Leveraging Technology to Improve Construction Productivity

RT-240 Topic Summary
RT 240

Overview

Advances in technology have many benefits. Among the most often cited are improved quality and productivity. The construction industry lags compared to most industries in regard to utilizing advances in technology. The opportunity to improve construction productivity exists, however, and evidence suggests that sectors of the construction industry have experienced long-term productivity growth as a result.

Significant value can be gained for construction if technology could be more effectively leveraged to improve productivity. Understanding how past technologies have improved construction productivity and demonstrating how new technologies can do the same will help CII member organizations identify emerging technologies that could improve productivity.

The primary objective of this research was to identify how technology has and can improve construction productivity. Since a multitude of factors simultaneously impact a project’s productivity including work force characteristics and management practices, it is difficult to isolate technology’s impact on productivity. Therefore, the research utilized an activity-based analysis in order to control the number of factors that influence productivity at the project level. Correlating changes in technology with changes in productivity through statistical analysis allowed the research team to identify the order of magnitude that different technological characteristics have had on construction productivity. Objectives and corresponding deliverables of this research are:

  1. Characterize and quantify the impact (in orders of magnitude) that changes in equipment, material, and information technologies have had or can have on construction productivity.  
  2. Develop a model that utilizes the research analyses to predict the potential impact of current and new construction technologies on productivity.  
  3. Execute field testing of a technology (in this case, automated materials tracking and locating) to help validate the predictive model by incorporating characteristics of information technology’s impact on construction productivity.

In summary, this research project has demonstrated with significant statistical analysis, field trials, and tool development how technology can be used to leverage productivity.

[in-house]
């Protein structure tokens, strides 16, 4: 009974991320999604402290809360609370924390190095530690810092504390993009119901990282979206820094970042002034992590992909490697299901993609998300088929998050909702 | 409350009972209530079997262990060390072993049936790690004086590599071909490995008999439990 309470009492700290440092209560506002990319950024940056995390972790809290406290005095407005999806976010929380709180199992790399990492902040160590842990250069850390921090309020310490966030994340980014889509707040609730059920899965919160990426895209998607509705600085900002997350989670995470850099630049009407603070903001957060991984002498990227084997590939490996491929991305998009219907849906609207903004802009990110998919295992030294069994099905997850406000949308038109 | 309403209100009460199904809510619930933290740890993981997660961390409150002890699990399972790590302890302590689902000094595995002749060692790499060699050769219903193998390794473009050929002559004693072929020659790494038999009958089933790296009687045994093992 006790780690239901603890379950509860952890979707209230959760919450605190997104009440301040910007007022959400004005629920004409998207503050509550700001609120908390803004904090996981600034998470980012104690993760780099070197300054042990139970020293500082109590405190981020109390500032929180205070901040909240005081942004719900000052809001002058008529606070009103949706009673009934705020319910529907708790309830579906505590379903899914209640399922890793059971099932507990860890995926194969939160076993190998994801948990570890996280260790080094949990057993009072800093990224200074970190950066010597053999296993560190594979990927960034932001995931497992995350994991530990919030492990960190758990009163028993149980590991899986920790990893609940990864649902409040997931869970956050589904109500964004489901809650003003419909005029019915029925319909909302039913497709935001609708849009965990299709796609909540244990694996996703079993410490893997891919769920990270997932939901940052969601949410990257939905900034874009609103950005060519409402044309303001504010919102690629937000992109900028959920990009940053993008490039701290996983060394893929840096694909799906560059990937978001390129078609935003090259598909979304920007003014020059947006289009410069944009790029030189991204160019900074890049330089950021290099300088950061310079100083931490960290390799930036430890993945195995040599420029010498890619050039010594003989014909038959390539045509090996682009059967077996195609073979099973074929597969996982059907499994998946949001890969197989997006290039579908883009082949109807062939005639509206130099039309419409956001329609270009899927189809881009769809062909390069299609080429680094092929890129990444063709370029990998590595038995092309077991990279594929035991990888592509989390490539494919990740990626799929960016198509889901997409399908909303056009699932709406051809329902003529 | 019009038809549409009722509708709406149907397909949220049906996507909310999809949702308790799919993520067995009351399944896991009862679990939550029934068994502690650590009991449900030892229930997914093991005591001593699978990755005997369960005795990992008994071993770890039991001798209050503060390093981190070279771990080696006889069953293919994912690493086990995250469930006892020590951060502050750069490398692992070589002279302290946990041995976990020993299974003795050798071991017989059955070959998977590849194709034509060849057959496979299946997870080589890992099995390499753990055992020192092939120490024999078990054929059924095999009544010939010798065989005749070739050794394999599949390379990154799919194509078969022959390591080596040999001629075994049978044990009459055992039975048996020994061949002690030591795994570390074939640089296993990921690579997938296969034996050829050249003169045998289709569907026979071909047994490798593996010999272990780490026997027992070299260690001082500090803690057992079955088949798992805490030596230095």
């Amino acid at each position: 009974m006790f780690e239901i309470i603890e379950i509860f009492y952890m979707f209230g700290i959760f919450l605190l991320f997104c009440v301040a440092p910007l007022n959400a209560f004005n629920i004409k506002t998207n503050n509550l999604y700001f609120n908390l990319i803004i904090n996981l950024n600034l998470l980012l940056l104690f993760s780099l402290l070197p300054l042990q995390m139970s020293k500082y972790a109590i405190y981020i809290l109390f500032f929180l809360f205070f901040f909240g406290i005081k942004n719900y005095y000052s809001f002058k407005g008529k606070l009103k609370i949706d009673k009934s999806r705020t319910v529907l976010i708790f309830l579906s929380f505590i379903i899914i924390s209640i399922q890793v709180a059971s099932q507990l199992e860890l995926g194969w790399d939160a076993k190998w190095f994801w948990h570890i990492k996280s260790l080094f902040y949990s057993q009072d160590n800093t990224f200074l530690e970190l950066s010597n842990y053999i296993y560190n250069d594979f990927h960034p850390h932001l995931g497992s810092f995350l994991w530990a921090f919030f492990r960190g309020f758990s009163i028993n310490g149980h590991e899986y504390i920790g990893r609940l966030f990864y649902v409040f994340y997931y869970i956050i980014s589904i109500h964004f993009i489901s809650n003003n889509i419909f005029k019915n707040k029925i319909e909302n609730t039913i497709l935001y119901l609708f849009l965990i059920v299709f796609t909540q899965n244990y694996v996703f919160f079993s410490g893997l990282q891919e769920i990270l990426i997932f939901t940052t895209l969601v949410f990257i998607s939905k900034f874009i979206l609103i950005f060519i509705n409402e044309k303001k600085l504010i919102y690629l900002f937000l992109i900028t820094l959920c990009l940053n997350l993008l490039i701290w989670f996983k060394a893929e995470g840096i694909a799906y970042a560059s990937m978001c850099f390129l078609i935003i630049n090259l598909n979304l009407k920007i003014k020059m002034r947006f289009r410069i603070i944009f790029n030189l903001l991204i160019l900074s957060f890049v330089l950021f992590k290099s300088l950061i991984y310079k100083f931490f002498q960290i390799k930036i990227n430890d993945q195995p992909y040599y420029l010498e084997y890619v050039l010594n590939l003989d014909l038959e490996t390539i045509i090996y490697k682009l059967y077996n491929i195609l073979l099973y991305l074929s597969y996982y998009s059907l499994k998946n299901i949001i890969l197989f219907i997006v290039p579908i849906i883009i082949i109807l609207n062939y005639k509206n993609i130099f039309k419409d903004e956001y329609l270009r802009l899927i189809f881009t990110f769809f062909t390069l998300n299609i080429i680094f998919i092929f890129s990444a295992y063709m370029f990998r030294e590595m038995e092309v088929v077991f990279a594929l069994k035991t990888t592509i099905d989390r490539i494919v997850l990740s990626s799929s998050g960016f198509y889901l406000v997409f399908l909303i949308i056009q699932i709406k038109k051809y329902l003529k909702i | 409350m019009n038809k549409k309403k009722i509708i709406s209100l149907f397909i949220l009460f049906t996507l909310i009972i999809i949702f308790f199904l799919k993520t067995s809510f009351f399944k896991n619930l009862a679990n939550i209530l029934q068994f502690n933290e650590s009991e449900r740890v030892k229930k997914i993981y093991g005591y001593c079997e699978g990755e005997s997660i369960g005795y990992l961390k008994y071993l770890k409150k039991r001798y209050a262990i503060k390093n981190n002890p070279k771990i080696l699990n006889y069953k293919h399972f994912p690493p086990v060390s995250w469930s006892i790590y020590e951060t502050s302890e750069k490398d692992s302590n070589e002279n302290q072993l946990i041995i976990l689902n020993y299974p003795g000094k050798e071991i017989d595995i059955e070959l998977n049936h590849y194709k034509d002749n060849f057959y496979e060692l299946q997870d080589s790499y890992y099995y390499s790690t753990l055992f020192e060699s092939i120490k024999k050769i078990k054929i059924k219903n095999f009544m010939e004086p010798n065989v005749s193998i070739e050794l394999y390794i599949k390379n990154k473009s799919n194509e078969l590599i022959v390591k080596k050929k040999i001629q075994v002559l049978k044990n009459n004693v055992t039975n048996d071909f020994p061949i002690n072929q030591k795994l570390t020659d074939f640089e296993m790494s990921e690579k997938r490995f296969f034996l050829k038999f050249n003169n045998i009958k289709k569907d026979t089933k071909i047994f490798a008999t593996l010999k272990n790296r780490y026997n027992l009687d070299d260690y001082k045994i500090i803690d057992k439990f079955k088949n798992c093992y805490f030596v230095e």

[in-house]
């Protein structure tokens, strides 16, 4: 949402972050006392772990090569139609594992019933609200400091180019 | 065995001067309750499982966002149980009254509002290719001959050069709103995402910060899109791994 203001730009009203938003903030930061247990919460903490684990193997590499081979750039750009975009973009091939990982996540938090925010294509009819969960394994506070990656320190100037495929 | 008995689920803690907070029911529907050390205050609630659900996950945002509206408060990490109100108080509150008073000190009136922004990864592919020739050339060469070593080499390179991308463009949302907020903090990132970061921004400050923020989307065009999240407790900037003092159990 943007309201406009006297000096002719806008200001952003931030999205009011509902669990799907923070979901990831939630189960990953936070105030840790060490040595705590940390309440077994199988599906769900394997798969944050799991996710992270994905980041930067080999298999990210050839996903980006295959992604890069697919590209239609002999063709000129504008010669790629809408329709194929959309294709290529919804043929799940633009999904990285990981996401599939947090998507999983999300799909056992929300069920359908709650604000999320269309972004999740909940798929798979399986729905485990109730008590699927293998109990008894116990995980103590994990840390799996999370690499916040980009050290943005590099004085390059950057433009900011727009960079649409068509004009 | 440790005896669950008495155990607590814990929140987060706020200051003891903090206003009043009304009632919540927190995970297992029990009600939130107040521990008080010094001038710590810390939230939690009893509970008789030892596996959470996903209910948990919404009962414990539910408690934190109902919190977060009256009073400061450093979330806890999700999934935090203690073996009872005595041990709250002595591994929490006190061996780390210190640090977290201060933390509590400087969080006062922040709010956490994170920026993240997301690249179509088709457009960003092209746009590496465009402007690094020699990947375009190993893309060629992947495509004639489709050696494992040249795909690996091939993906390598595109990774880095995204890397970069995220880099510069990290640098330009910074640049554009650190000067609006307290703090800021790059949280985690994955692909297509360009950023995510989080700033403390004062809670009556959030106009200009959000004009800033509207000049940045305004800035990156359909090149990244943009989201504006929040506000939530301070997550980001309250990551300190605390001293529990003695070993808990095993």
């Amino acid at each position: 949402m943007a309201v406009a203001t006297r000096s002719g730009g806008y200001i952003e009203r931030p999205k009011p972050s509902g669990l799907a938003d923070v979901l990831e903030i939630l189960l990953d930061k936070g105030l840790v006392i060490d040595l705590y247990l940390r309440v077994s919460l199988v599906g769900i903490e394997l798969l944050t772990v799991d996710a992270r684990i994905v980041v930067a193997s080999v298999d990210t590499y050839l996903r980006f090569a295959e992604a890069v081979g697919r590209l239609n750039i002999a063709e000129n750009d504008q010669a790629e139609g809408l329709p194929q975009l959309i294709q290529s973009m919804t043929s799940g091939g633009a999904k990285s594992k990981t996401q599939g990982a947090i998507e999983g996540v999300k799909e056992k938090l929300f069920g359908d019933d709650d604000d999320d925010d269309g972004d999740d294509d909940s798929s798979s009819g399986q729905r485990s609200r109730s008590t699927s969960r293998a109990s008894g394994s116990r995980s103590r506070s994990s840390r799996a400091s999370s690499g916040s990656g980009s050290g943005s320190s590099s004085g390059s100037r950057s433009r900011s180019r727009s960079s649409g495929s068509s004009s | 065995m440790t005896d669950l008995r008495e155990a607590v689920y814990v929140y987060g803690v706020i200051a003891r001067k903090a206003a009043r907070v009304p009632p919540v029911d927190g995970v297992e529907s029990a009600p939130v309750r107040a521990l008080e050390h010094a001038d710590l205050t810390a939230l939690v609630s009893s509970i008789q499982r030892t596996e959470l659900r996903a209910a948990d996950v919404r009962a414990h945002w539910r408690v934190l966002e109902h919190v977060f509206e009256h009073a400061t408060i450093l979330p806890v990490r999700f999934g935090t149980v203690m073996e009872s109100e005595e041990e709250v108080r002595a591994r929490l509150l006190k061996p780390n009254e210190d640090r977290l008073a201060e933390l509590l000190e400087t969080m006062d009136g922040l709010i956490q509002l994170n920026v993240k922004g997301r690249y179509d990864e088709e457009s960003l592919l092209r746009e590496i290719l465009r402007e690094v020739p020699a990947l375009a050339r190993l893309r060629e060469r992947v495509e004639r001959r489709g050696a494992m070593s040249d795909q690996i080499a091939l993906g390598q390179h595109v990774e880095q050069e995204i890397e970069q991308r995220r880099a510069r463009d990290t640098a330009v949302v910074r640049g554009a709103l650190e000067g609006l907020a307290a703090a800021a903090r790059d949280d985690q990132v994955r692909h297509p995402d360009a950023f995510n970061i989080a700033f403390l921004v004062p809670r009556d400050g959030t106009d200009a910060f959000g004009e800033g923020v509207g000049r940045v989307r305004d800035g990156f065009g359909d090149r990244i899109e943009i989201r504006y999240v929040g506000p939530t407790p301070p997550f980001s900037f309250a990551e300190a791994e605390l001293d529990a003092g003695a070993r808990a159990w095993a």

Key Findings and Implementation Tools

1 : Readiness to Change

The extent that a technology can improve productivity is often dependent on factors that do not necessarily relate to the technology itself. An organization’s or a project’s current work processes and what it means to successfully implement a new technology is critical. Most new technologies require work processes to be changed in order for their greatest impact on improving productivity to be realized. A willingness to change work processes requires total support from management. (RS240-1, p. 37)
Reference: (RS240-1)

2 : Integration of Work Functions

Changes in equipment, material, and the automation and integration of project work functions are related to improvements in construction productivity. (RS240-1, p. 8)

 
Reference: (RS240-1)

3 : Materials Management

The use of automated materials identification and localization technologies improves materials management, which is a vital function for maintaining productivity at the construction workface. (RS240-1, p. 12)
Reference: (RS240-1)

4 : Lessons Learned

Understanding how past technologies improved construction productivity can be used as a predictor of how future technologies might do the same. (RS240-1, p. 22)
Reference: (RS240-1)

5 : Implementation

Organizations should approach their adoption of new technologies in the same manner they would approach developing any well-balanced investment portfolio. There is risk with investing in some new technologies whose benefits have not been measured and proven in actual field processes. (RS240-1, p. 38)
Reference: (RS240-1)

6 : Implementation Tool #1

IR240-2, LEVER: The Technology Prediction Tool

The predictive model is based on the assumption that past performance can predict future success. The model estimates the potential for a technology to have a positive impact on construction productivity. The model consists of four stages:
  1. Strategic Economic Analysis
  2. Technical Feasibility
  3. Technology Usage Issues
  4. Technology Impact
Reference: (IR240-2)
rt-240

Key Performance Indicators

Improved productivity, Improved cost, Improved schedule, Improved quality, Improved safety, Improved project information

Research Publications

Leveraging Technology to Improve Construction Productivity, Volume II: LEVER: The Predictive Model - RR240-12

Publication Date: 02/2013 Type: Research Report Pages: 52 Status: Reference

Leveraging Technology to Improve Construction Productivity, Volume III: Technology Field Trials - RR240-13

Publication Date: 09/2010 Type: Research Report Pages: 106 Status: Reference

Leveraging Technology to Improve Construction Productivity, Volume I: Historical Data Analysis - RR240-11

Publication Date: 09/2010 Type: Research Report Pages: 86 Status: Reference

Leveraging Technology to Improve Construction Productivity - RS240-1

Publication Date: 10/2008 Type: Research Summary Pages: 39 Status: Supporting Product

LEVER: The Technology Prediction Tool - IR240-2

Publication Date: 10/2008 Type: Implementation Resource Pages: 3 Status: Tool


Presentations from CII Events

Plenary Session - Leveraging Technology to Improve Construction Productivity

Publication Date: 06/2008 Presenter: Number of Slides: 20 Event Code: AC08


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